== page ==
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How to Create Awesome Metaphors... Fast!

When you don't feel creative, use this to trick your brain into being creative anyway.

Metaphors and similes are at the center of much memorable writing, from Bob Dylan’s “Like A Rolling Stone,” to pretty much every novel you like, to standup comedy. (“We're not allowed to do anything to nature anymore except look at it. It's like porn with leaves.” -- Dennis Miller) The best metaphors and similes make unexpected, even radical connections, firing off synapses that our brains do not normally engage.

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Creating surprise associations is difficult because our imaginations begin with what is familiar. Try this:  Close your eyes and name the first random object that comes to mind. (Seriously. Give it a try.) For most of you, it will be the last thing you saw, or something related to it.
To create fresh metaphors, try this. Choose some noun—some person, place, thing, or idea—and write it across the top of a page. Then make a list of words or phrases that describe it. For instance:
  • Easy to erase
  • Used for education
  • Can make an awful sound
  • It’s flat
  • No matter how you erase it, there’s always a little left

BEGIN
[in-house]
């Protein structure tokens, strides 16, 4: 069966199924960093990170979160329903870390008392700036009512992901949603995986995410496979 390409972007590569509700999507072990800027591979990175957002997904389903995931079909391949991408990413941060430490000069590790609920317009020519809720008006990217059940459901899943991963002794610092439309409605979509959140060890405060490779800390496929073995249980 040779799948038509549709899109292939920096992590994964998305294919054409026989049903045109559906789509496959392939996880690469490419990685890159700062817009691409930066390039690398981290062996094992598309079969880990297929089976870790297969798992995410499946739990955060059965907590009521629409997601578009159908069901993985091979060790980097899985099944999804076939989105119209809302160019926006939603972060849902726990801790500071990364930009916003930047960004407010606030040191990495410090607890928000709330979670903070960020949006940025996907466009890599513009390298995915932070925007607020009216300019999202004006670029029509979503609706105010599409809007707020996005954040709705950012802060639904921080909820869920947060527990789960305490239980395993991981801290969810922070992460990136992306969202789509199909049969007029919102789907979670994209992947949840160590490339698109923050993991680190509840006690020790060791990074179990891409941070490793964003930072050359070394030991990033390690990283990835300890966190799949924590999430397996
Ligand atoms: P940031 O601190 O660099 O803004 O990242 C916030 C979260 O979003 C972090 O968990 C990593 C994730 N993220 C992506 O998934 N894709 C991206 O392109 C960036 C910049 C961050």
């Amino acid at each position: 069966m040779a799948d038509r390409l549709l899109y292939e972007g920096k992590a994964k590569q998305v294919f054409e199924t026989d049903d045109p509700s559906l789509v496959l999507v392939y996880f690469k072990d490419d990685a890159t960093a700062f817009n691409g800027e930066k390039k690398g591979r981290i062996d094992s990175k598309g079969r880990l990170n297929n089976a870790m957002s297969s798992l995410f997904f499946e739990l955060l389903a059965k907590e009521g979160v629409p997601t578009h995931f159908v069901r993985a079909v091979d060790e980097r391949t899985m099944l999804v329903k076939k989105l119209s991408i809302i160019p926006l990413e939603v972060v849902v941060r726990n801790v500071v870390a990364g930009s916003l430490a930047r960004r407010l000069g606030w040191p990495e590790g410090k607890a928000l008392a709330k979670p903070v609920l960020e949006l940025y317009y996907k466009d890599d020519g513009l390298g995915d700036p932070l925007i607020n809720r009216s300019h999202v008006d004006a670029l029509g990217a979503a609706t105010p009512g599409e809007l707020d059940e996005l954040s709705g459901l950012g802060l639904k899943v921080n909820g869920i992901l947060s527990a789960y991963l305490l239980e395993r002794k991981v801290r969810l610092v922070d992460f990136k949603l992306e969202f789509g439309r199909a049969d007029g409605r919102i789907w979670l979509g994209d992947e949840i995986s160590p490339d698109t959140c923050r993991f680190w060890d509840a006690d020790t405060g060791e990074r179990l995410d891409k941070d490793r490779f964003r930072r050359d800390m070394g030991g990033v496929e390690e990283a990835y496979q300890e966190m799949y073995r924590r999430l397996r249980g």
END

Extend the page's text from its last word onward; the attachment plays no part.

• It puts dust in the air
  • You find it in a school
  • It doesn’t wear out for many, many years
  • It often involves young people
  • People use it to teach
  • It looks best in the morning
  • Teachers rely on it
  • It’s being replaced by video
  • It’s going out of style
  • Sometimes you find it in a café
The next step: Consider something you want to write about, such as “love.” Instead of scouring for comparisons, just mine the list you created for something else at random, the list you made just now. It'll take you in unexpected directions. Check it out:
Love Is Like A Chalkboard
  • Love is easy to erase
  • Love is part of learning (used for education)
  • No matter how you erase it, there’s always a little left
  • It doesn’t wear out for many years
  • Everyone sees it in school, and most of us get our hands on it a little (you find it in school)
  • Teachers rely on it
  • It’s going out of style
By attaching the qualities of a random something to the subject you have in mind, the metaphors and similes come from places the logical part of your brain won’t go. You gain a convenient shortcut to creativity. The trick is to think of the random things first -- to trick your brain.

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